NASA finds Extra-Tropical Cyclone Fehi sheared

January 31, 2018 by Hal Pierce, NASA's Goddard Space Flight Center
GPM core satellite flew over Tropical Cyclone Fehi on January 30, 2018 at 3:31 a.m. EST (0831 UTC) and found a few powerful storms on the southern side that were dropping rain at a rate of over 164 mm (6.5 inches) per hour. Credit: NASA/JAXA, Hal Pierce

Tropical Cyclone Fehi has transitioned into an extra-tropical cyclone was wind shear pushed the bulk of clouds and thunderstorms south of its center. NASA's Terra satellite and the NASA and Japan Aerospace Exploration Agency's GPM satellite confirmed the effect of wind shear as the storm triggered warnings in New Zealand.

The GPM or Global Precipitation Measurement Mission core observatory satellite flew over Tropical Cyclone Fehi on January 30, 2018 at 3:31 a.m. EST (0831 UTC).

GPM revealed that precipitation was only located around the southern side of Fehi's circulation. Strong vertical had caused the surface center of circulation to be displaced well to the north of the heaviest rainfall. The satellite found that some convective storms on the southern side of the tropical cyclone were still producing very heavy precipitation.

?GPM's Microwave Imager (GMI) and Dual Frequency Precipitation Radar (DPR) instruments revealed rainfall in a few powerful storms on FEHI's southern side that were dropping rain at a rate of over 164 mm (6.5 inches) per hour. At NASA's Goddard Space Flight Center in Greenbelt, Md. a 3-D view of Fehi was produced using data captured by the GPM satellite's radar (DPR Ku Band) instrument. The 3-D view looking from the west toward the east showed the shearing of tropical cyclone Fehi's convective storms toward the south of the tropical cyclone's low level center of circulation. Some of the convective storm tops south of Fehi's center were found by GPM's radar to reach heights of above 13 km (8 miles).

NASA's Terra satellite captured this visible image of extra-tropical cyclone Fehi northwest of New Zealand on Jan. 31. Bands of thunderstorms extending far southeast of center were brushing northwestern New Zealand. Credit: NASA

On January 31, the Moderate Resolution Imaging Spectroradiometer aboard NASA's Terra satellite captured a visible image of extra-tropical Fehi northwest of New Zealand. Bands of thunderstorms extending far southeast of center were brushing northwestern New Zealand. The image showed northern quadrant of the storm was ringed by a small band of clouds, the image revealed an exposed center of circulation with the bulk of clouds pushed south of the .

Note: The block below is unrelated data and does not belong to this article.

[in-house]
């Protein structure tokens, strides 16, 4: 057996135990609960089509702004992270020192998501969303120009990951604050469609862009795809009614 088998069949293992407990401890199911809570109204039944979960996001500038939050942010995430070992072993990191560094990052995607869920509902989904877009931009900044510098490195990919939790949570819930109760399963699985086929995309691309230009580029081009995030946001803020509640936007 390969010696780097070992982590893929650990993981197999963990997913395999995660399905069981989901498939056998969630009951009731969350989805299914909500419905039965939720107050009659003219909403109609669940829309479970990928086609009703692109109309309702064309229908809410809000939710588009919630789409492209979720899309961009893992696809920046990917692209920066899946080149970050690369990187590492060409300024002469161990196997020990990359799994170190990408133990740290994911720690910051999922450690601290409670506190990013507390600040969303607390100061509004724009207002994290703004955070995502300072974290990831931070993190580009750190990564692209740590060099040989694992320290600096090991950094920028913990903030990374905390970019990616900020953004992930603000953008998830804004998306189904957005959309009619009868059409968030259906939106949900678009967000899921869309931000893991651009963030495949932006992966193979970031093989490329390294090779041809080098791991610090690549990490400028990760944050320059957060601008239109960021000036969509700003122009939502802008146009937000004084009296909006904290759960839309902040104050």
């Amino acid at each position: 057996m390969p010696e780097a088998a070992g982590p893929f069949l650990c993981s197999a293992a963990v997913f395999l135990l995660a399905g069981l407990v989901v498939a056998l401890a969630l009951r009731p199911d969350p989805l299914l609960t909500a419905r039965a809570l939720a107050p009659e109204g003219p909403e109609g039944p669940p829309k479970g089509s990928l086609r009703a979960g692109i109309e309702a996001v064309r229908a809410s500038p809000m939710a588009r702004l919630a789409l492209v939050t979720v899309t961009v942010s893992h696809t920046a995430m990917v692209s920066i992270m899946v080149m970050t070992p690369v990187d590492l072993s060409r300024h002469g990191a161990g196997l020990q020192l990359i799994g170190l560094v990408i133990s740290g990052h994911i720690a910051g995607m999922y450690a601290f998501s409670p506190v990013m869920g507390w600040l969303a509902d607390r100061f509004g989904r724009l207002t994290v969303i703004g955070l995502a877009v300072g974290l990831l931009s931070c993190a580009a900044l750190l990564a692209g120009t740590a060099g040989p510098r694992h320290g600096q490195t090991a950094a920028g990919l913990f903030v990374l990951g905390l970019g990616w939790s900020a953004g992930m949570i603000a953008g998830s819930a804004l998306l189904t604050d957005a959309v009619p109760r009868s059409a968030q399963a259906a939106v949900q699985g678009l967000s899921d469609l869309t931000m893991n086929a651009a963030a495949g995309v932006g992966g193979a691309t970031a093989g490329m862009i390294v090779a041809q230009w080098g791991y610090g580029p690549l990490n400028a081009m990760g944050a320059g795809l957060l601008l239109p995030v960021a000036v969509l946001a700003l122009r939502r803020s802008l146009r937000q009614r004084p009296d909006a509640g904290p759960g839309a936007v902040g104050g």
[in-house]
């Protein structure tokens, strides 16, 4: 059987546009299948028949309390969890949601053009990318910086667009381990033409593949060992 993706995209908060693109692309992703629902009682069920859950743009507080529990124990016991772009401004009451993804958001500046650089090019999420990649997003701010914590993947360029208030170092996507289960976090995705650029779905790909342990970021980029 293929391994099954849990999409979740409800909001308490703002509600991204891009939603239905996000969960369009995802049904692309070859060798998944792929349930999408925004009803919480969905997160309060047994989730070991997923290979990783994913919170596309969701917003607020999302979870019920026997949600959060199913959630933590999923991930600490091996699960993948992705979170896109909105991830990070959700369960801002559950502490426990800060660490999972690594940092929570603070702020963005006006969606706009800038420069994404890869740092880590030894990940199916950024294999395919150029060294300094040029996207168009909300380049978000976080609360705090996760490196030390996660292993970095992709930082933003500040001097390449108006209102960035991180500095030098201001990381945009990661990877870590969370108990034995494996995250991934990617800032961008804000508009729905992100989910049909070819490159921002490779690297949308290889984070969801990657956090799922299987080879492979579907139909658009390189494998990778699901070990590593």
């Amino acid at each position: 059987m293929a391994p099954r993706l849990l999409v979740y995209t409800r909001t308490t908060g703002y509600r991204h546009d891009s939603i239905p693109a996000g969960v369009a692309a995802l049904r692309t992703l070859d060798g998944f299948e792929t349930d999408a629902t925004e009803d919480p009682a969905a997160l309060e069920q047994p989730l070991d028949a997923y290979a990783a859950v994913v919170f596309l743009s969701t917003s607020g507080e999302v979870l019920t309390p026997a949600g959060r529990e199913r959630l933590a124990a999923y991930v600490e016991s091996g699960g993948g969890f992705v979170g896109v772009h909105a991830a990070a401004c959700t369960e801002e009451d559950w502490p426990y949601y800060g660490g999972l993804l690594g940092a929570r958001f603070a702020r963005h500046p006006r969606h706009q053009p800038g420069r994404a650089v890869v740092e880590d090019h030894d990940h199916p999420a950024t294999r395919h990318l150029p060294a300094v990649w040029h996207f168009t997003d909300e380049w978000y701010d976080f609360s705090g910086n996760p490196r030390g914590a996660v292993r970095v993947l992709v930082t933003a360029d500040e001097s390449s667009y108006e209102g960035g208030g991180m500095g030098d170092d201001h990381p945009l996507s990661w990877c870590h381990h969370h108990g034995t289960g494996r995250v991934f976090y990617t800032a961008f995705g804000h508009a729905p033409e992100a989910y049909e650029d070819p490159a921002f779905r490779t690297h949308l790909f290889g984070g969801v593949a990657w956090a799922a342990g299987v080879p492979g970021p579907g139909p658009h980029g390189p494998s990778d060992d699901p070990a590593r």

The New Zealand Meteorological Service or MetService issued a marine weather bulletin on the system at 7:32 p.m. local time, Wednesday Jan 31, 2018. The MetService noted that former Tropical Cyclone Fehi "is approaching from the north tonight, and it is forecast to cross the South Island during Thursday, Feb. 1. It should then move away to the southeast on Friday. This will bring significant heavy rain and possible damaging winds to much of the South Island and parts of the lower North Island from late Wednesday to early Friday.

The heaviest rain is expected in the South Island (apart from Canterbury Plains and Kaikoura Coast), especially in Westland and Fiordland where 200 to 400 mm of rain could accumulate from tonight to early Friday. Heavy rain is also expected for Mt. Taranaki and Tararua Range. A Heavy Rain Warning is in force for these areas.

In addition, gale force winds are expected for southern and central New Zealand, initially from the north, but turning northwest then southwest later. The strongest winds are likely to be in Westland, Buller, Canterbury High Country, Nelson, Marlborough, Wellington and southern Taranaki, and a Strong Wind Warning is in force for these areas."

For updated forecast from MetService, visit:

Explore further: GPM satellite analyzes Tropical Cyclone Fehi's rainfall

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